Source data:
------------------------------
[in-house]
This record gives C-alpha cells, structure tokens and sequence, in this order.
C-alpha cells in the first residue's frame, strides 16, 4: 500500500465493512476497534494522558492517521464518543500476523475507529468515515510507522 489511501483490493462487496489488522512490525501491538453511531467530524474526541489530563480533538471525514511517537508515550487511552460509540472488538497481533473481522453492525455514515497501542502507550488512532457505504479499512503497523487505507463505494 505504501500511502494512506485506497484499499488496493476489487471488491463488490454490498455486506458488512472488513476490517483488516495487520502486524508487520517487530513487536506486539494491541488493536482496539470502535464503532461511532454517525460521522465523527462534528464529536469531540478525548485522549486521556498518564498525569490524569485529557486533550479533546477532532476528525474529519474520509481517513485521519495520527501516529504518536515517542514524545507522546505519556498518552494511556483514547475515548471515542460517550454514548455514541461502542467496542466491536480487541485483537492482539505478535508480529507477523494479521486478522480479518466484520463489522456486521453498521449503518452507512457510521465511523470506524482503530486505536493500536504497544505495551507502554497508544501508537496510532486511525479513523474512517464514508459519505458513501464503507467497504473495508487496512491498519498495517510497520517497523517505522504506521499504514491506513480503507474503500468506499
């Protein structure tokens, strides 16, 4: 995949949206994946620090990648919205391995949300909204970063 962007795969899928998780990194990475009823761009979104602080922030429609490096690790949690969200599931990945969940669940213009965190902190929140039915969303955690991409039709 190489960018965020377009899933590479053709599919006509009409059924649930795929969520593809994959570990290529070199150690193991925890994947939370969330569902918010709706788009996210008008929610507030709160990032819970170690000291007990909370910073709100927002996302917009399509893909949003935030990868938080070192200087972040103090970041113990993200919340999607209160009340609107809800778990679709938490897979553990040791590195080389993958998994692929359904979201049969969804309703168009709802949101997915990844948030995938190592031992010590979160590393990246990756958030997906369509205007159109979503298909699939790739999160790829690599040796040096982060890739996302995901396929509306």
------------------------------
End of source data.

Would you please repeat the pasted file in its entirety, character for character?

[in-house]
This record gives C-alpha cells, structure tokens and sequence, in this order.
C-alpha cells in the first residue's frame, strides 16, 4: 500500500465493512476497534494522558492517521464518543500476523475507529468515515510507522 489511501483490493462487496489488522512490525501491538453511531467530524474526541489530563480533538471525514511517537508515550487511552460509540472488538497481533473481522453492525455514515497501542502507550488512532457505504479499512503497523487505507463505494 505504501500511502494512506485506497484499499488496493476489487471488491463488490454490498455486506458488512472488513476490517483488516495487520502486524508487520517487530513487536506486539494491541488493536482496539470502535464503532461511532454517525460521522465523527462534528464529536469531540478525548485522549486521556498518564498525569490524569485529557486533550479533546477532532476528525474529519474520509481517513485521519495520527501516529504518536515517542514524545507522546505519556498518552494511556483514547475515548471515542460517550454514548455514541461502542467496542466491536480487541485483537492482539505478535508480529507477523494479521486478522480479518466484520463489522456486521453498521449503518452507512457510521465511523470506524482503530486505536493500536504497544505495551507502554497508544501508537496510532486511525479513523474512517464514508459519505458513501464503507467497504473495508487496512491498519498495517510497520517497523517505522504506521499504514491506513480503507474503500468506499
């Protein structure tokens, strides 16, 4: 995949949206994946620090990648919205391995949300909204970063 962007795969899928998780990194990475009823761009979104602080922030429609490096690790949690969200599931990945969940669940213009965190902190929140039915969303955690991409039709 190489960018965020377009899933590479053709599919006509009409059924649930795929969520593809994959570990290529070199150690193991925890994947939370969330569902918010709706788009996210008008929610507030709160990032819970170690000291007990909370910073709100927002996302917009399509893909949003935030990868938080070192200087972040103090970041113990993200919340999607209160009340609107809800778990679709938490897979553990040791590195080389993958998994692929359904979201049969969804309703168009709802949101997915990844948030995938190592031992010590979160590393990246990756958030997906369509205007159109979503298909699939790739999160790829690599040796040096982060890739996302995901396929509306």